Delhi High Court Refuses To Quash Criminal Defamation Complaint Against India Today Editor in Chief

  • Pankaj Bajpai
  • 02:30 PM, 08 Apr 2021

The Delhi High Court Single Bench comprising Justice Yogesh Khanna while refusing to quash criminal defmation complaint against India Today Editor in Chief have observed that the assertions that news item merely reported facts which were accurate and reflected public records and cannot be held to be defamatory, cannot be accepted. Rather such an assertion and who was responsible for its publication and has it come to the fore of editors require critical examination and hence evidence of these issues is required.

The ingredients of section 499 IPC clearly point out towards the imputation published in any form which also includes newspapers. In case the petitioner is seeking the protection of an exception u/s 499 IPC that stage is yet to come. 

The conduct of the petitioner, since was allegedly responsible for selection of the articles for publication and had knowledge of the fact the publication of an unsubstantiated story will irreparably harm and damage the reputation of the complainant, still went ahead and got the article published as a chief editor . 

As per record, the story published by the petitioner was defamatory against the complainant, was allegedly published much prior to the issue of show cause notice. Subsequent to this, the complainant was allegedly exonerated from all allegations, but with the publication of the article in question the complainant was allegedly defamed. 

Regarding the contention there seen a violation of Section 196(2) CrPC, I doubt this Section is applicable in the present case since Section 196(2) deals with prosecution for offences against the State and for criminal conspiracy to commit such offence. However, sub-section 196(2) stipulates no Court shall take cognizance of the offence of any criminal conspiracy punishable under Section 120 IPC unless the State Government or the District Magistrate has consented in writing to the initiation of the proceedings. In this case the MM after due process of law and after applying her mind to the facts and circumstances of the complaint, has taken cognizance and thus has consented in writing to the initiation of the proceedings against the applicant , hence this objection is not relevant at this stage”, noted the Court.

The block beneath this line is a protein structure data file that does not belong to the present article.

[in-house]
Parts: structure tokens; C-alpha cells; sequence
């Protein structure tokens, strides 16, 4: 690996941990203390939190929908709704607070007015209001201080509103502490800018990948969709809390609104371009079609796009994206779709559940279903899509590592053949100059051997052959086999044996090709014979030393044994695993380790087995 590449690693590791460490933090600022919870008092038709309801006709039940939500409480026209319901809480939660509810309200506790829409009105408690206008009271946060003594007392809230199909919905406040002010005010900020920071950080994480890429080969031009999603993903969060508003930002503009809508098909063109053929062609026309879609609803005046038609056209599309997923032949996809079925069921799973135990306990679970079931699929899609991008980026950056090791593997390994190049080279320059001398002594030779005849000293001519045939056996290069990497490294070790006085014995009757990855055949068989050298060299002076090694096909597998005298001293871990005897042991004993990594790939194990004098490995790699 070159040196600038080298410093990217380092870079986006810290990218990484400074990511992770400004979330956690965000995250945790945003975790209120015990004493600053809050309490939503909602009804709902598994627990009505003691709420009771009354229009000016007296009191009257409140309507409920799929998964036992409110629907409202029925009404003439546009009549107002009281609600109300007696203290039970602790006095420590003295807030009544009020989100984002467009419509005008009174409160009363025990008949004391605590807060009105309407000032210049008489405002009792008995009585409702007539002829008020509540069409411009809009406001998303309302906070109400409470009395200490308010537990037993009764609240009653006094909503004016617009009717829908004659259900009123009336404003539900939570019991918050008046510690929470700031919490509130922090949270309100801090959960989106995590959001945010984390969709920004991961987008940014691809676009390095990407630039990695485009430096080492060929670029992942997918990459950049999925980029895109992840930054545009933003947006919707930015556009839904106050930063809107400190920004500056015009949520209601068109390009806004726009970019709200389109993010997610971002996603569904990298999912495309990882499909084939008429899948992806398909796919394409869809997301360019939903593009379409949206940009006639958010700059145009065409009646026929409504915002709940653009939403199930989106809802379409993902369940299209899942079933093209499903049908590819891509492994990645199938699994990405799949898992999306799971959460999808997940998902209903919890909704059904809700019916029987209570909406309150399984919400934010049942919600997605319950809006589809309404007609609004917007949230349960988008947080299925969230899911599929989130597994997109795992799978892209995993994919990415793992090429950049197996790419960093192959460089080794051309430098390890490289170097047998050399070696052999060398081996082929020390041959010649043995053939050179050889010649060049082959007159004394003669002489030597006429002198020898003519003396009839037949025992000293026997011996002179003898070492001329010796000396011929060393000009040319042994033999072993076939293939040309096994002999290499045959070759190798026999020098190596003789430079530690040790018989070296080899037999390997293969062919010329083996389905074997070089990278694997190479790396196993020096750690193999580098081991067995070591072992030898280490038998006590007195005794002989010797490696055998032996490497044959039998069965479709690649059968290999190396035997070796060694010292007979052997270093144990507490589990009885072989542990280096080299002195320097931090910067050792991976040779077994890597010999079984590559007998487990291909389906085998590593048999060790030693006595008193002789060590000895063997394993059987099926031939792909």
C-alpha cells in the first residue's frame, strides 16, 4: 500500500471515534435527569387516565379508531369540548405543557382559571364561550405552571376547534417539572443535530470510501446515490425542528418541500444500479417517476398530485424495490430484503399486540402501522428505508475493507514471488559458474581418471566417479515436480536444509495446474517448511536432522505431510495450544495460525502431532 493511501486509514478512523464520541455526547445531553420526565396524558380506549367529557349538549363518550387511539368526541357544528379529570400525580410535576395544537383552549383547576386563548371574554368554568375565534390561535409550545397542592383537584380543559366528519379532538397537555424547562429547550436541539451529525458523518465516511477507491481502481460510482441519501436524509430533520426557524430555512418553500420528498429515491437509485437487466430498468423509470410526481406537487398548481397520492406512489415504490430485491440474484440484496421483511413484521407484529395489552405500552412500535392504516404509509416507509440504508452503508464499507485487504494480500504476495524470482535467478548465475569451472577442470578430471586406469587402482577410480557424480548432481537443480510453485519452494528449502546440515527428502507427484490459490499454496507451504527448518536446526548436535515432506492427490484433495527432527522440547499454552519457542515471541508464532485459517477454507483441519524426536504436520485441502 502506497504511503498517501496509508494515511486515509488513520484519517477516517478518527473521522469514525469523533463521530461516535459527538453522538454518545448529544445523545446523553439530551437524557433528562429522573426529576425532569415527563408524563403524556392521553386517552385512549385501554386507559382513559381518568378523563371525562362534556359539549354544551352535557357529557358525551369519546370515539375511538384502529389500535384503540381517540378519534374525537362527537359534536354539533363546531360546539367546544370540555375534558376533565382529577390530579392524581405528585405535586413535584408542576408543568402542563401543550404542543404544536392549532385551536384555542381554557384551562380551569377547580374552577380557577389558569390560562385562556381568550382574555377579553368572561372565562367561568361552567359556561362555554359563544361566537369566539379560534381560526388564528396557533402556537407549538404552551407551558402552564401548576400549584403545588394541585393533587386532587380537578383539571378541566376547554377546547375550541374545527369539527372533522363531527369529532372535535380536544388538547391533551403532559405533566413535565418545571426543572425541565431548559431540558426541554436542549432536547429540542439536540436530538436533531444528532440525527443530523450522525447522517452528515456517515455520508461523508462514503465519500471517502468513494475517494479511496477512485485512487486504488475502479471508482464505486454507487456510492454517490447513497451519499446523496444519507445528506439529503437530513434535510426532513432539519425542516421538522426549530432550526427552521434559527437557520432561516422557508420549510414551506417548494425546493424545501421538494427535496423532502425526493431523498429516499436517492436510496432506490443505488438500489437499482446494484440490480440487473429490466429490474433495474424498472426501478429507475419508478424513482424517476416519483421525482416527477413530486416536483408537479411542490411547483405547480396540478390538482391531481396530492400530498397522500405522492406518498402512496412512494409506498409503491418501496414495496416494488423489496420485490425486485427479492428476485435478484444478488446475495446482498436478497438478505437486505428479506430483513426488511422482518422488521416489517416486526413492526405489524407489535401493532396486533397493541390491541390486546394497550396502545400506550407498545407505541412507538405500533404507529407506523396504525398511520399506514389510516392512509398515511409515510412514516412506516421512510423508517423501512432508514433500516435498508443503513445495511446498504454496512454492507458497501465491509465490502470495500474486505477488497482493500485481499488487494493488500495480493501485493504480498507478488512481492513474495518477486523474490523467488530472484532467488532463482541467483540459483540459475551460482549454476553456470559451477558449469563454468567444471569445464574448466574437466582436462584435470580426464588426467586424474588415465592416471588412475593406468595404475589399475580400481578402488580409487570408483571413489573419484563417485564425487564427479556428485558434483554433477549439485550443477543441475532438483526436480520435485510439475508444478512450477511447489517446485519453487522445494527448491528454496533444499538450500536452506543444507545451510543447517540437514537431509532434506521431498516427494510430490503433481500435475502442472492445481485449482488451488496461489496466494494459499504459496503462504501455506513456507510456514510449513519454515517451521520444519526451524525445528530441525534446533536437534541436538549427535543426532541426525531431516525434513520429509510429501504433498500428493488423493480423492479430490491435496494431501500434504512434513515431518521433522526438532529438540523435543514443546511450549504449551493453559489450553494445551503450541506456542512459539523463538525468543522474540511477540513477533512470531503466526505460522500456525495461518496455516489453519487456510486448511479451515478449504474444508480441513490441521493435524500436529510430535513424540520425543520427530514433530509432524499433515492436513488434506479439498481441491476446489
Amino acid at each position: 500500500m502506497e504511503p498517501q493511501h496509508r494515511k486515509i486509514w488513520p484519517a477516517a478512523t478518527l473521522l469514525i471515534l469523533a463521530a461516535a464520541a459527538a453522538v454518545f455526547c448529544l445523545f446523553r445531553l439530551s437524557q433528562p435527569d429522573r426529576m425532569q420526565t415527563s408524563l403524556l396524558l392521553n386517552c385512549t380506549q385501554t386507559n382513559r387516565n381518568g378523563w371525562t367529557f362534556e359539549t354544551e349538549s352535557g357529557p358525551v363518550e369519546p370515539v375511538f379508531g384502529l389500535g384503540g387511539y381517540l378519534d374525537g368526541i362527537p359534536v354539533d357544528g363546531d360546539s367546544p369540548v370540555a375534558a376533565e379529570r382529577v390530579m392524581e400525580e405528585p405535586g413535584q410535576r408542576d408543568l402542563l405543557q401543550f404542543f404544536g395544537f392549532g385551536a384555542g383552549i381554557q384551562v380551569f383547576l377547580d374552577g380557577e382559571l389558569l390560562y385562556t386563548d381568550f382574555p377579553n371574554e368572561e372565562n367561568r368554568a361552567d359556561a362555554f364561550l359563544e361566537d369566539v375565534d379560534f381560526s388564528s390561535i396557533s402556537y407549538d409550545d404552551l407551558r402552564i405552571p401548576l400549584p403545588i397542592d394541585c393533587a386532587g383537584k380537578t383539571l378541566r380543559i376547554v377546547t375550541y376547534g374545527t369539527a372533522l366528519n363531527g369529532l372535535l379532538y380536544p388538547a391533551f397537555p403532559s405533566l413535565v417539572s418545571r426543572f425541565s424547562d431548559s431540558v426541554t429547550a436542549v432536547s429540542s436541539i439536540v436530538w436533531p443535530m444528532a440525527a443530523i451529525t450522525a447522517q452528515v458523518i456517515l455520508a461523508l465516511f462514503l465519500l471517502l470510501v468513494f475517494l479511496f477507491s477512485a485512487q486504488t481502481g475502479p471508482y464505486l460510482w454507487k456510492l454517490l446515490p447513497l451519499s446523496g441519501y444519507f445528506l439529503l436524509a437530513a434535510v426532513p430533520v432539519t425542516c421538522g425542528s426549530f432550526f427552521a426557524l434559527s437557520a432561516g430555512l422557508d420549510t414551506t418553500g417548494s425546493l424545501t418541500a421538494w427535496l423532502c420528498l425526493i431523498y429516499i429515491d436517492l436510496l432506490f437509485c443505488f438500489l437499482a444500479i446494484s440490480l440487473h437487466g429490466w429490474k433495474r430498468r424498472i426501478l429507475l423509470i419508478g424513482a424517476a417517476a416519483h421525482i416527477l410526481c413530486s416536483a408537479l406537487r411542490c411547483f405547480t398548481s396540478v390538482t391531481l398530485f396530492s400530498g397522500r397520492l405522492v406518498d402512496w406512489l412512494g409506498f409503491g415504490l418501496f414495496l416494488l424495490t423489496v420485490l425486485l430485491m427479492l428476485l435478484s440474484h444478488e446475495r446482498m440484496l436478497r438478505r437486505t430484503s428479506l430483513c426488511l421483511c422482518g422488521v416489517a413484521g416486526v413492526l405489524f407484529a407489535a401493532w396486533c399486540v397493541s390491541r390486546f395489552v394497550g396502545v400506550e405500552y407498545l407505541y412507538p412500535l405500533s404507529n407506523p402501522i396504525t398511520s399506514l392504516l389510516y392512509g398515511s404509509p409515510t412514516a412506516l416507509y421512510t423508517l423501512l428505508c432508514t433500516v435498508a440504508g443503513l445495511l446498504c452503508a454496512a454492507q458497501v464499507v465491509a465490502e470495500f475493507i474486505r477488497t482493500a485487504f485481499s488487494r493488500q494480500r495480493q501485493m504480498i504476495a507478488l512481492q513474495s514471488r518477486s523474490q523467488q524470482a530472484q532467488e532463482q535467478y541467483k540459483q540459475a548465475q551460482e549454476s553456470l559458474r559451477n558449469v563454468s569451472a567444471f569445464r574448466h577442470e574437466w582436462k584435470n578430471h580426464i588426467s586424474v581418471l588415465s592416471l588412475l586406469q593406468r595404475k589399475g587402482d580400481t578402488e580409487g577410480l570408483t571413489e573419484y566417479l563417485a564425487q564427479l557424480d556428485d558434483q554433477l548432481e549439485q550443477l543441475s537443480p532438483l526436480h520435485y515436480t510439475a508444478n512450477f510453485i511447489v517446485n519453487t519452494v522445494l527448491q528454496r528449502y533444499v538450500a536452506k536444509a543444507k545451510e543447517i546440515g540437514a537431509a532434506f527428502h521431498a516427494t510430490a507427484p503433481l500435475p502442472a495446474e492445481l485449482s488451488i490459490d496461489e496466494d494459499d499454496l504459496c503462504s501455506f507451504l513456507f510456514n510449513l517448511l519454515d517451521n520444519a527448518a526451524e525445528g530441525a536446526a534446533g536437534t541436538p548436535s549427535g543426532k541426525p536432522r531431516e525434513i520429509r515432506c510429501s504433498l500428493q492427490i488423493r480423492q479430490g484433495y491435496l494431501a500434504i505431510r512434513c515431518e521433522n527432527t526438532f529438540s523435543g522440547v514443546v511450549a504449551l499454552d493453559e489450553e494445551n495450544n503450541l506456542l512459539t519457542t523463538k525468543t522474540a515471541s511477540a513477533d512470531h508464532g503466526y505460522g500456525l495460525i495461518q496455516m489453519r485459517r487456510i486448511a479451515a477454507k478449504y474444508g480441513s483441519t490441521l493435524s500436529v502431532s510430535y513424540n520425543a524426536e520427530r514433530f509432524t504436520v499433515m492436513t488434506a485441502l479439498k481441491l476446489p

Next, is the objection qua violation of Section 197 of the Code. It is a matter of record the petitioner herein is neither a judge nor a public servant, therefore, no sanction is required to initiate criminal action by the Magistrate against the petitioner. 

As the allegations against the government official are of leaking of the confidential information of the complainant to block his career, hence were allegedly for their own pleasure hence, prima facie, at this stage, per allegations, sanction is not required. 

Coming to the alleged violation of Section 202 CrPC, the High court opined that in the present case after due enquiry, the summons were issued to the petitioner and other accused person. It is a matter of record pre summoning evidence of the complainant along with his witness (Mrs.Kamal Bhola) was recorded, subsequent to which the Trial Court was pleased to issue summons to the accused persons for the offences punishable under Section 499/500/501/502 IPC read with Section 120B IPC. The enquiry contemplated by this Section does not necessarily mean an enquiry by examining witnesses or by holding an investigation into the case or in any particular form. The Magistrate can do it in any way he thinks proper.  Thus, the allegations and counter allegations made by the parties raise disputed questions of facts and cannot be dwelled into by this Court under Section 482 CrPC. 

Case Title: Aroon Purie vs State & Ors